Technological innovation was crucial to the process of European expansion: advances in astronomy and navigation and changes in weaponry all contributed to the emergence of European commercial enclaves in Africa and Asia, and the conquest of the Americas. This volume illustrates the ways in which these European technological advantages shaped the expansion of the global system, whilst making clear that Western technology both adapted models from other cultures and was at times seriously challenged by them. In the arts of war, the West had much less of a technological edge over its Asian adversaries than is usually believed. Substantially dealing with the issue of technology transfer between the world and Europe, these studies underline the interactive nature of the process.
Table of Contents
Contents: Introduction; Institutions and technology of exploration, maritime domination and conquest: L'expansion européene du XIIIe au XVe siècle, Pierre Chaunu; The socio-political effects of the diffusion of firearms in the Middle East, H. Inalcik; Western arms in maritime Asia in the early phases of expansion, P. J. Marshall; Malacca fort, Graham Irwin; The impact of firearms on Japanese warfare, 1543-98, Delmer M. Brown; Firearms and warfare on the gold and slave coasts from the 16th to the 19th centuries, R. A. Kea; Technology transfer and intercivilizational exchange and economic change: Les origines coloniales da la civilisation atlantique: antécédents et types de structure, Charles Verlinden; Technological change, slavery and the slave trade, H. A. Gemery and J. S. Hogendorn; Technology and society: the impact of gold mining on the institution of slavery in Portuguese America, A. J. R. Russell-Wood; The early sugar industry in EspaÃ±ola, Mervyn Ratekin; Colonial silver mining: Mexico and Peru, D. A. Brading and Harry E. Cross; Evolution of the textile industry of Puebla, 1544-1845, Jan Bazant; Chinese silk manufacture in Jean-Baptiste du Halde, Description...de la Chine (1735), Theodore Nicholas Foss; Melding and competition of European and indigenous technologies and modes of production: Iron is iron ’til it is rust: trade and ecology in the decline of West African iron-smelting, Candice L. Goucher; Decline or survival? Iron production in West Africa from the 17th to the 20th centuries, L. M. Pole; From Calpixqui to Corregidor: appropriation of women’s cotton textile production in early colonial Mexico, Margaret A. Villanueva; The structure of the Indian textile industry in the 17th and 18th centuries, K. N. Chaudhuri; China and western technology in the late 18th century, Joanna Waley-Cohen, Index.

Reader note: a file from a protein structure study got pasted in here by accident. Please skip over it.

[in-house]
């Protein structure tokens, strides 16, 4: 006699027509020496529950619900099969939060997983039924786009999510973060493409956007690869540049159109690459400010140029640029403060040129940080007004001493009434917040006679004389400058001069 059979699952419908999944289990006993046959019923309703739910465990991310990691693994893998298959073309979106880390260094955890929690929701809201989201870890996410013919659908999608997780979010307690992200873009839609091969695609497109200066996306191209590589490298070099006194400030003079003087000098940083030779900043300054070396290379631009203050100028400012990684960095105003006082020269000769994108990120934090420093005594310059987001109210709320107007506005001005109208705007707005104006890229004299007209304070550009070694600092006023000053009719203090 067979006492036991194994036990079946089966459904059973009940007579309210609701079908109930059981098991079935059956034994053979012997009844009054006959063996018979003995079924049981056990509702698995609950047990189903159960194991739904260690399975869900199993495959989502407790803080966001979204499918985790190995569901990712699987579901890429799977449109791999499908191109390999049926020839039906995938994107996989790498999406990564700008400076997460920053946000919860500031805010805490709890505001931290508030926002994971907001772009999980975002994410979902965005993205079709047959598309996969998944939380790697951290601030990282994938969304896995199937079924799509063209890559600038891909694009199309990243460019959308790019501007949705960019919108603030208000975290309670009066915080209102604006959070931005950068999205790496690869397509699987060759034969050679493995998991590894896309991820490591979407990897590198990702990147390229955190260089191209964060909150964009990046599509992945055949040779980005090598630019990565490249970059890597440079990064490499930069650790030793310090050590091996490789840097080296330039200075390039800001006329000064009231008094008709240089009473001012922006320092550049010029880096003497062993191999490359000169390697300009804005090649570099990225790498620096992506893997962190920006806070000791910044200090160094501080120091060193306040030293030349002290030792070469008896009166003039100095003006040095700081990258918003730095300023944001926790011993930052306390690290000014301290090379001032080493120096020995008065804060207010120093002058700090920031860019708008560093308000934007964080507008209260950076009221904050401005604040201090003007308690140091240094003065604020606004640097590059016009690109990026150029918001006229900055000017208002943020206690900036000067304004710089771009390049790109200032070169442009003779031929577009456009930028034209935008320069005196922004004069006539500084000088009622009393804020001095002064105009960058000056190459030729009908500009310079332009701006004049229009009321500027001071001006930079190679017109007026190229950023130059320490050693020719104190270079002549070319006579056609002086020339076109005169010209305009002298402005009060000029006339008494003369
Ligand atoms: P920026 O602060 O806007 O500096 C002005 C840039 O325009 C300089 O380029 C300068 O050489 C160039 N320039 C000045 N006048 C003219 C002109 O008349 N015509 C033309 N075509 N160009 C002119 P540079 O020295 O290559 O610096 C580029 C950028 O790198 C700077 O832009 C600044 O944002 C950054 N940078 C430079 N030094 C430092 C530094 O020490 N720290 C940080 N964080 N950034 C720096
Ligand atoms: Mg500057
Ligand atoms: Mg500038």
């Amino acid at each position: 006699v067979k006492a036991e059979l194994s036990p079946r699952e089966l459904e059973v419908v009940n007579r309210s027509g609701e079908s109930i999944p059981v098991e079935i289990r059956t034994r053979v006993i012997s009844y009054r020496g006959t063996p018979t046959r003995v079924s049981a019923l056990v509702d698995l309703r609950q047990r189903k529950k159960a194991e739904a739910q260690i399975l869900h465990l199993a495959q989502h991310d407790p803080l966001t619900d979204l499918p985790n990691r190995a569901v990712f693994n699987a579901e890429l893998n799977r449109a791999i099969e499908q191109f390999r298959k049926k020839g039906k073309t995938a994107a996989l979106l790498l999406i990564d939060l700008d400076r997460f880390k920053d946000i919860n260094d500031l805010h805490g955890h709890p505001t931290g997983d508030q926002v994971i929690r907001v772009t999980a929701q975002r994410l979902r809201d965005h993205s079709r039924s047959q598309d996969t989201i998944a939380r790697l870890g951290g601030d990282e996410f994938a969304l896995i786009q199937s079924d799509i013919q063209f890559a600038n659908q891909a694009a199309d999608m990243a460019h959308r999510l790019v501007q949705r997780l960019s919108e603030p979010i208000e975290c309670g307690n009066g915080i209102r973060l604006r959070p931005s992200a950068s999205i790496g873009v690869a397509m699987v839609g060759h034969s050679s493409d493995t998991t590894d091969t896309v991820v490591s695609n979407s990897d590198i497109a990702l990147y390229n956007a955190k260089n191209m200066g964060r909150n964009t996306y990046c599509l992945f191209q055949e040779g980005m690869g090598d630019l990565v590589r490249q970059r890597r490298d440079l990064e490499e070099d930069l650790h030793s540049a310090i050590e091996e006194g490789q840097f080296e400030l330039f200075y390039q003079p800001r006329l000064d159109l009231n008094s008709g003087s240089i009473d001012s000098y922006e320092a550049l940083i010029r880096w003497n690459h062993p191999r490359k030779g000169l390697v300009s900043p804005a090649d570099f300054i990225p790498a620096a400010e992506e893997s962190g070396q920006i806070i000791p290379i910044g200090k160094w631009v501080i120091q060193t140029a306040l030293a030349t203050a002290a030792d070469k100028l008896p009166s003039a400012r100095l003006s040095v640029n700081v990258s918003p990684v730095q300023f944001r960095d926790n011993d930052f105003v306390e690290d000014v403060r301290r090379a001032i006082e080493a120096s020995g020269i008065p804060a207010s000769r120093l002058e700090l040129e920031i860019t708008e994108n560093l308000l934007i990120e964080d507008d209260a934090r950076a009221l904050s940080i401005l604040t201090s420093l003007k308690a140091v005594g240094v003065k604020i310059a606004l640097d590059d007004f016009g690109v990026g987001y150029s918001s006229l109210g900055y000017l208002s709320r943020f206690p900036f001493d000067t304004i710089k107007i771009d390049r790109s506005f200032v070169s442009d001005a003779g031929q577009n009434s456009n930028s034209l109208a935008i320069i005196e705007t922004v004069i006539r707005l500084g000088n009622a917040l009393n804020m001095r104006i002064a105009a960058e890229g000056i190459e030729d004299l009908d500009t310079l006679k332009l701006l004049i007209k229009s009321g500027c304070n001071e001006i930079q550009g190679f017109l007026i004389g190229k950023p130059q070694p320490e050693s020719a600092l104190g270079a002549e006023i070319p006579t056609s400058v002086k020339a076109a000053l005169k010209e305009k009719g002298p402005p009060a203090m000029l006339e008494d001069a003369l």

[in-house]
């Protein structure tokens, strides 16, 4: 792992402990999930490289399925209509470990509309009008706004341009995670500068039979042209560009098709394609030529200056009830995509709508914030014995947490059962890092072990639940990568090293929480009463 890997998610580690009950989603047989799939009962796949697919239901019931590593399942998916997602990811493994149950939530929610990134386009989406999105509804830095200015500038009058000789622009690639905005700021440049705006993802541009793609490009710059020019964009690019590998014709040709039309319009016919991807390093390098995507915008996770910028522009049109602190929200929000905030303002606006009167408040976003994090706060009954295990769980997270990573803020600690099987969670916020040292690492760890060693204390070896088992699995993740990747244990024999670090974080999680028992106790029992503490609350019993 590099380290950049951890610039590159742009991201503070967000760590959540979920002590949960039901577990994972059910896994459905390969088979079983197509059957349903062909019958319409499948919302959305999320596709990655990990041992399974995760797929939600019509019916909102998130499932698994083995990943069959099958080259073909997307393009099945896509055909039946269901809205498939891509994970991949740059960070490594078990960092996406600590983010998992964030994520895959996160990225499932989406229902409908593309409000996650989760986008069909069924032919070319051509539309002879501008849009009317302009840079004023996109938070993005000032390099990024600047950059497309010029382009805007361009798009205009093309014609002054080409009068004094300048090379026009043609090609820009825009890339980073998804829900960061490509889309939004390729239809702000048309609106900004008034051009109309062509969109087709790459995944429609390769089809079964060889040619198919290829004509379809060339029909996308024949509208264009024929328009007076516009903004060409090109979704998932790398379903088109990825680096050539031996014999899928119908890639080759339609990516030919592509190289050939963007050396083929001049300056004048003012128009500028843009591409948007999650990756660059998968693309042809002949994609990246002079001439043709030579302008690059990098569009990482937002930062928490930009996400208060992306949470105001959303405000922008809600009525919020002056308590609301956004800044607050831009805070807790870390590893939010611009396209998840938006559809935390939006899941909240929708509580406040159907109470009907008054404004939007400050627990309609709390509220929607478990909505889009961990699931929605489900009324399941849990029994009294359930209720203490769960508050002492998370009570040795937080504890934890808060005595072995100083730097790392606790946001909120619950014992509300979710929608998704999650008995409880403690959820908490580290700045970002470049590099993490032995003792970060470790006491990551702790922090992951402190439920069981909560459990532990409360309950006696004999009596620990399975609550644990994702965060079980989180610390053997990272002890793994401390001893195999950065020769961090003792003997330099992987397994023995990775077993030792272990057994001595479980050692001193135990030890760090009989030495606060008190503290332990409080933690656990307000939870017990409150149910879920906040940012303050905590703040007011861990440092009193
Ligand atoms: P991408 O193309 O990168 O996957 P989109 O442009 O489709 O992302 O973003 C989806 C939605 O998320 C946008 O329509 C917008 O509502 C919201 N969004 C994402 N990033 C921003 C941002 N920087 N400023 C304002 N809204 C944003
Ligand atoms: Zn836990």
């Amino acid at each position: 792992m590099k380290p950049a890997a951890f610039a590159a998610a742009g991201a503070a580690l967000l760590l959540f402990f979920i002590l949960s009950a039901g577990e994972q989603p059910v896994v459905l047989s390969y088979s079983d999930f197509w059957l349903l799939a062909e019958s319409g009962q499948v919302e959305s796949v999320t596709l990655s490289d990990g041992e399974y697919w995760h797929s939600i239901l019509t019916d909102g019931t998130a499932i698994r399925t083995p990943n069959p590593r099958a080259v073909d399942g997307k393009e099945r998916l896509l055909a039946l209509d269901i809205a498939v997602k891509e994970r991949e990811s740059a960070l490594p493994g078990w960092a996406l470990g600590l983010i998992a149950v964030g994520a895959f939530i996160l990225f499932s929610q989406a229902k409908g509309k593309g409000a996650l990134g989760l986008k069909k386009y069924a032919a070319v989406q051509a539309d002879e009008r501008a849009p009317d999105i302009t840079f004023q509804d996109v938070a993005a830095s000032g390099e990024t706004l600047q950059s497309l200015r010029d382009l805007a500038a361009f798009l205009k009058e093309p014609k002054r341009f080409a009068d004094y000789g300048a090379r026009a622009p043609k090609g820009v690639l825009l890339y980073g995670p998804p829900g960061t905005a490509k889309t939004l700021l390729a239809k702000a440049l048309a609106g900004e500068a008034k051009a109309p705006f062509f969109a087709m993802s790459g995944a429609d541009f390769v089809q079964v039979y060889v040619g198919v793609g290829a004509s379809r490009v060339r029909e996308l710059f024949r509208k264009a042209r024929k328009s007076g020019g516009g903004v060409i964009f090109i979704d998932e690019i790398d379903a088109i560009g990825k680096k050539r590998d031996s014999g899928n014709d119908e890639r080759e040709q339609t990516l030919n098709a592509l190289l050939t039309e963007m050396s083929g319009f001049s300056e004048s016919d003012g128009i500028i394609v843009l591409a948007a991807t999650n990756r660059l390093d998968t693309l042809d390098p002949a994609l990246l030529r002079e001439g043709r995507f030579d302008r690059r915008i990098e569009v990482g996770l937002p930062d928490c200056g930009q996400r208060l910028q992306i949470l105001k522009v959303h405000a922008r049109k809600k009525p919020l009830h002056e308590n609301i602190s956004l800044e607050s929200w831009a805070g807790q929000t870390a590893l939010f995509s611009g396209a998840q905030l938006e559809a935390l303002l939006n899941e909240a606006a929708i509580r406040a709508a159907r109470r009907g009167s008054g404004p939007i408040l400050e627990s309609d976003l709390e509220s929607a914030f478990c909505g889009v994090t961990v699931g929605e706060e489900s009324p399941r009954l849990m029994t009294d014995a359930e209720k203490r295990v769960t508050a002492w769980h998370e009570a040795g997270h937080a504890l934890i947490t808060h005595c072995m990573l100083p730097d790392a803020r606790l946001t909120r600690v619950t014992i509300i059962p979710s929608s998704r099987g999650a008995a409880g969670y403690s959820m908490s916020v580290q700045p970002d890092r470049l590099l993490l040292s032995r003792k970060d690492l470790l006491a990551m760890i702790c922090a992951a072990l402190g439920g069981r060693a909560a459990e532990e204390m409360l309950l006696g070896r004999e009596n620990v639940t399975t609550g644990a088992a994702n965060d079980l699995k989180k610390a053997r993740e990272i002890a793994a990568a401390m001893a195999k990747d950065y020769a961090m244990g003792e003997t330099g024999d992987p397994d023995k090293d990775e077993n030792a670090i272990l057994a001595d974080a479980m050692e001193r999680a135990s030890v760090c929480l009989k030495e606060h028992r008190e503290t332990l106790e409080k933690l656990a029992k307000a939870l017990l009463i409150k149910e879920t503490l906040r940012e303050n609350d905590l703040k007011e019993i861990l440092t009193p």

'European and Non-European Societies and Christianity and Missions along with the other volumes in An Expanding World should become a standard collection for any academic library. The invaluable bibliography, the variety of themes, and the historical problems will engage students of all levels, undergraduate, graduate, and postdoctoral, in many aspects of early modern and world history for years to come.' Sixteenth Century Journal, Vol. XXX, No. 1